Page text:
• Review Date: November 14, 2005
  • Rated: NR
  • Genre: Drama
  • Release Year: 1962
  • Running Time: 137 minutes

What parents need to know

Positive messages

Characters are very selfishly motivated and do not change.

Positive role models

No one you want your kids to emulate.


A shooting. A woman commits suicide by running in front of a bus.


Many veiled references to sexual relationship between an old man and a young girl. Nudity.

Not applicable
Not applicable
Drinking, drugs, & smoking

Character shown in drunken stupor.

Parents Need to Know

Parents need to know that this movie deals with an older man having a strong desire for a teen girl that leads to an affair. There is a shooting and a woman commits suicide by running in front of a car -- both are implied and off-screen.

What's the story?

Professor Humbert Humbert (James Mason) seeks a relaxing summer in the resort town of Ramsdale, New Hampshire, where he finds a room to rent in the house of a shrill, middle-aged widow, Charlotte Haze (Shelley Winters). He is immediately infatuated with her daughter, Lolita (Sue Lyon). Charlotte falls for Humbert, and he marries her to stay close to Lolita. When his new wife finds his diary containing his confession of love for Lolita, she commits suicide. Humbert pulls Lolita out of summer camp under the guise that her mother is sick and they need to return home. A long and somewhat tense road trip follows, where Humbert eventually seduces her and reveals the truth about her mother. Lolita, who had been enjoying his attention until this point, realizes the grave nature of her situation, and is forced to remain his concubine -- that is until a mysterious stranger pokes his nose in the affair, threatening to expose their illegal relationship to the world.

Is it any good?


Peter Sellers turns in a great performance, as Clare Quilty. He takes on several different personas throughout the film to fool Humbert and gain access to Lolita -- a preview of his multiple roles in Kubrick's next film, Dr. Strangelove.

Translating a controversial novel like LOLITA to the big screen was an incredible feat in 1962. Director Stanley Kubrick, working from author Vladimir Nabokov's own screenplay, was able to convey the forbidden thoughts and actions of Humbert without upsetting censors. While the film isn't remembered as one of Kubrick's best, it's quite engaging and even surprising in its ability to make viewers sympathize with an ill-intentioned character like Humbert.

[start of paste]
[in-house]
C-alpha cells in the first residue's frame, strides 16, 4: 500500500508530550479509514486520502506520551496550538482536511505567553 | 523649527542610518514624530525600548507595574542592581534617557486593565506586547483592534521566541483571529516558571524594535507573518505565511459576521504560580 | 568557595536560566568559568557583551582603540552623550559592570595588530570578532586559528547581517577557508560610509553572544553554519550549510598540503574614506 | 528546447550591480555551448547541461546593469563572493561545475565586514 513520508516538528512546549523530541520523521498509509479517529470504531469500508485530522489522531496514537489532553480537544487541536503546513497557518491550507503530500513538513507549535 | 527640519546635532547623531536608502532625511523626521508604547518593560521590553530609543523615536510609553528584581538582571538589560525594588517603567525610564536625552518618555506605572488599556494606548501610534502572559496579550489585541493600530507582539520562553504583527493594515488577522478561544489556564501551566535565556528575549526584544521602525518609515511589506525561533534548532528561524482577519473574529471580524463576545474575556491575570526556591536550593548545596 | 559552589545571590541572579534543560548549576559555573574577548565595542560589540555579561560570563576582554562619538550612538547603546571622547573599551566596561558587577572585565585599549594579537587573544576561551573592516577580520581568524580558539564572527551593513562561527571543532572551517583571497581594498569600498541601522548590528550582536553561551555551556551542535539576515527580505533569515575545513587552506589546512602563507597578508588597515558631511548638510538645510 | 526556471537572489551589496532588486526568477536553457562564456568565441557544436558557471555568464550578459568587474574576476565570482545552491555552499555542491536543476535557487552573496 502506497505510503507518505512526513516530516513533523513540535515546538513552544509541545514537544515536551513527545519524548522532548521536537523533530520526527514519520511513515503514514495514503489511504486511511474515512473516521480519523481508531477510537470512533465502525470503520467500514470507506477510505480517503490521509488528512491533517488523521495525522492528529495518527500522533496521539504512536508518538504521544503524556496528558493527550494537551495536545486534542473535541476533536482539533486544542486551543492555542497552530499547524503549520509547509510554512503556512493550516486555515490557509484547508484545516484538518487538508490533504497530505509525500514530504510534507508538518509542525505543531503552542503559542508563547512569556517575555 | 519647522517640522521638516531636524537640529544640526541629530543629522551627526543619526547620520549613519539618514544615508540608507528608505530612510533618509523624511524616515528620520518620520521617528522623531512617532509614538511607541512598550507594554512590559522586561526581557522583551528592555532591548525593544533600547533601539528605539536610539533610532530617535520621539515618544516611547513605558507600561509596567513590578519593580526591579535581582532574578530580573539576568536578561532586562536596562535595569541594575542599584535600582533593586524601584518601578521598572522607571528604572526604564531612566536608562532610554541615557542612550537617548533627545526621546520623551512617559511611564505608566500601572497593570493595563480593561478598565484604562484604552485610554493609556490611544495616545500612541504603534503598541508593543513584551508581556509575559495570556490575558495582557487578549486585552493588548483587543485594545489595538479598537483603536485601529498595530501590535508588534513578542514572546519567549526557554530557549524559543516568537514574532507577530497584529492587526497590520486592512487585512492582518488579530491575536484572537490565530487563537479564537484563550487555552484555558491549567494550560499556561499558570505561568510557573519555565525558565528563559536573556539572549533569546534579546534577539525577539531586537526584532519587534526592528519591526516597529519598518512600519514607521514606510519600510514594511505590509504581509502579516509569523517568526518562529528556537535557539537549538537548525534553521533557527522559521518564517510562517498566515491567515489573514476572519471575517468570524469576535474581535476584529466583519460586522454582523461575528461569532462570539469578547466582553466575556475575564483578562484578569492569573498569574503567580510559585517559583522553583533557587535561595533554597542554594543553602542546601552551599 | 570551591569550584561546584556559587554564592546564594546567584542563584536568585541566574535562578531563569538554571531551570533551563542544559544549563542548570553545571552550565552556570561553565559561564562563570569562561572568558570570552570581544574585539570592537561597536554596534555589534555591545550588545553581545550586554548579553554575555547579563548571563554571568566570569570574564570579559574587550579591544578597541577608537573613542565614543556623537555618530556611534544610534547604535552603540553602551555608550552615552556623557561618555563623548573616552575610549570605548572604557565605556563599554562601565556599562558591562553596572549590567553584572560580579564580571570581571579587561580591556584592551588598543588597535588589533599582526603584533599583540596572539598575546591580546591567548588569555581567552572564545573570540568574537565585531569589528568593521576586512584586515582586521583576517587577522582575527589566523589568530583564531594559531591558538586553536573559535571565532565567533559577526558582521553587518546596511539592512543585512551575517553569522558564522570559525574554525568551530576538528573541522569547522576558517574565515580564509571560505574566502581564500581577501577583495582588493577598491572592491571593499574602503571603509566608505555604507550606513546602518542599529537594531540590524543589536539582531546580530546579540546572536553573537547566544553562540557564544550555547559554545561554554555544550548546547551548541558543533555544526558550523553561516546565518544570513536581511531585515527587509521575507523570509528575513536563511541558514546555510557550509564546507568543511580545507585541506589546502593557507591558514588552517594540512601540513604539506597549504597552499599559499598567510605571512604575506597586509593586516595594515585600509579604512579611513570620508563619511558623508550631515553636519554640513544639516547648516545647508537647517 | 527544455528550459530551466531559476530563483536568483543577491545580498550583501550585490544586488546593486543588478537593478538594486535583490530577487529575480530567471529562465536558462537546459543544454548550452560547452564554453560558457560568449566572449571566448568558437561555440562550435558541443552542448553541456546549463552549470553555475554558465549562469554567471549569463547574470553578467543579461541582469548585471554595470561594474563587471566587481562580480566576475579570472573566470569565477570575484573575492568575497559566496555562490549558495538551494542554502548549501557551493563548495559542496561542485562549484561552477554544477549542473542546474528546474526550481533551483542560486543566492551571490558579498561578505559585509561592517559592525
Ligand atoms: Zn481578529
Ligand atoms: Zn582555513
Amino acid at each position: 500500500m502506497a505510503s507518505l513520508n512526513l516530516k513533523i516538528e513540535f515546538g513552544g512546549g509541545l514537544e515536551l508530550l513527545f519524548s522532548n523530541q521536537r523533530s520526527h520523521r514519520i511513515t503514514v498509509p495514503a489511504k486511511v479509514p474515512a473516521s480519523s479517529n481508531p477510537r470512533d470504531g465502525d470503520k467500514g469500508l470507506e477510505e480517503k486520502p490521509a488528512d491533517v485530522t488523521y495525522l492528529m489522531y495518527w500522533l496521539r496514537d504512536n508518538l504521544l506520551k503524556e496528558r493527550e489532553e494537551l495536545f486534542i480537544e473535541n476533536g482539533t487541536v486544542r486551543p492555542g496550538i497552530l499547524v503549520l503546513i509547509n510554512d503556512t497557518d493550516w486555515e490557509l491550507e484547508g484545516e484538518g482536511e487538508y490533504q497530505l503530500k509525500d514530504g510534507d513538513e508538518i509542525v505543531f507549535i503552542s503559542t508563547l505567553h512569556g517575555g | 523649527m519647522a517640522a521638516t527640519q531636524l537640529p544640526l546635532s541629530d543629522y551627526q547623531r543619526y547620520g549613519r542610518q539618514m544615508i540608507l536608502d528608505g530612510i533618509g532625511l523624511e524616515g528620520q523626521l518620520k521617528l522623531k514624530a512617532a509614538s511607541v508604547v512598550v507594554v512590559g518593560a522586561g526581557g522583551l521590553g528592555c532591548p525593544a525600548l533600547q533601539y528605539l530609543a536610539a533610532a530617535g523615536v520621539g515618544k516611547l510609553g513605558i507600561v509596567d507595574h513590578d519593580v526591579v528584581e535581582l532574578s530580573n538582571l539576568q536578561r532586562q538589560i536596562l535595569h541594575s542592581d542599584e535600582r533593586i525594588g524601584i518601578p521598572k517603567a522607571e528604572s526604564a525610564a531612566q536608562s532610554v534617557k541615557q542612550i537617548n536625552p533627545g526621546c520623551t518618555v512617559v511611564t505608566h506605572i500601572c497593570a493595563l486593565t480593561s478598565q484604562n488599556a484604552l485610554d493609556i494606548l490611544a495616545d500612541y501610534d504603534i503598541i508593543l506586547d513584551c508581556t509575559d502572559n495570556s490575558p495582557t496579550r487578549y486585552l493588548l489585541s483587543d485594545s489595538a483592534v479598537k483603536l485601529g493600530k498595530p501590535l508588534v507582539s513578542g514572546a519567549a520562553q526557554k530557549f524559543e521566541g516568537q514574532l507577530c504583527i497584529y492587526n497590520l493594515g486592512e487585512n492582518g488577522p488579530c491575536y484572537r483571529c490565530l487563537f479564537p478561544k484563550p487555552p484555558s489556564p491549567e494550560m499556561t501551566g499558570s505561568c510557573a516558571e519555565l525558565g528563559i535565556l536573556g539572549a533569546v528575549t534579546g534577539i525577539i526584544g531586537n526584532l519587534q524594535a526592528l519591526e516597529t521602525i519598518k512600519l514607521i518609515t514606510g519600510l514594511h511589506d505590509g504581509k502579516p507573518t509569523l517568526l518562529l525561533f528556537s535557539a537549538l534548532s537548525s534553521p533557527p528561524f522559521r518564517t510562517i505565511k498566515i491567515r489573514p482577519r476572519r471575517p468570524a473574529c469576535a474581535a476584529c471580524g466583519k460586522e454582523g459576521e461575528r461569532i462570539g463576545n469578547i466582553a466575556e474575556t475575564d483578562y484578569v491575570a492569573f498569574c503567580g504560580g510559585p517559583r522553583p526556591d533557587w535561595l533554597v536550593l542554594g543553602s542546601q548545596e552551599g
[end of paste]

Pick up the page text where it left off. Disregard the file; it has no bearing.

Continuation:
Families can talk about...

  • Families can talk about representations of teen girl sexuality, from Lolita's sunglasses to Britney Spears' school girl uniform. Why do these images become popular in our culture? Do you think they are ever powerful -- or offensive?

  • In the end, is Lolita portayed as powerful or simply pathetic?

Movie details

Theatrical release date:June 12, 1962
DVD release date:June 12, 2001
Cast:James Mason, Shelley Winters, Sue Lyon
Director:Stanley Kubrick
Studio:Samuel Goldwyn Company
Run time:137 minutes
MPAA rating:NR

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Kid, 10 years old May 30, 2010


Just kinda boring,hard to get into.But just sexual refrences.
What other families should know
Too much sex
Kid, 11 years old May 7, 2015
Wow. “Classic love story”? “Seduced by a 14-year-old and led into her trap?” “Lolita being liked by older men is cool and my kids should be like that!” coming from ADULTS reviewing this? You do realize that Humbert was abusive and Dolores was just a kid who had no idea what she was doing right? Kids are supposed to be immature (trust me, I know this one) especially when they have their first crushes and it’s always the grown-ups job to say no and to do what’s right for her. I don’t care about his sob story or if she was flirty. Molesting her, taking complete control of her life, and taking her childhood is not love. It’s abuse. Lolita should not be seen as a role model because she's a "sex symbol" (she shouldn't be, come on, guys), but because she is a SURVIVOR. And the author of the book and his wife even said that themselves (Don’t believe me? Look it up). I’m really scared to be a young girl in this world because of people who think like this. My mom doesn’t let me go outside without her. Guys old enough to be my dad hit on me and talk to me like I’m a doll made for them, like I’m not even a person and then they try to say it’s okay because I’m a little bigger than most girls my age, so I must be “mature for my age” and because of my short dresses, I’m “asking for it”. I’m not the only one and it’s not fair that little girls who should be kids and living their lives without being harassed have to live like this (and it goes on to when they grow up too). Both versions of Lolita are great movies (the 1997 is better tho in my opinion because it does a better job at being true to the book and showing how toxic that relationship was for Lo, but it's more graphic obviously), but if you’re an adult and you don’t get the point, maybe you’re the one who needs to wait until you've grown up a little to watch them (or read the book, for the matter).
Teen, 15 years old Written bywho3697cares January 28, 2009
One of my least favorte Kubrick films. Don't get me wrong, I like it, but it is flawed by the studio cuts do to the nature of the film. It can be seen as a preview for his next dark comedy, Dr. Stangelove.


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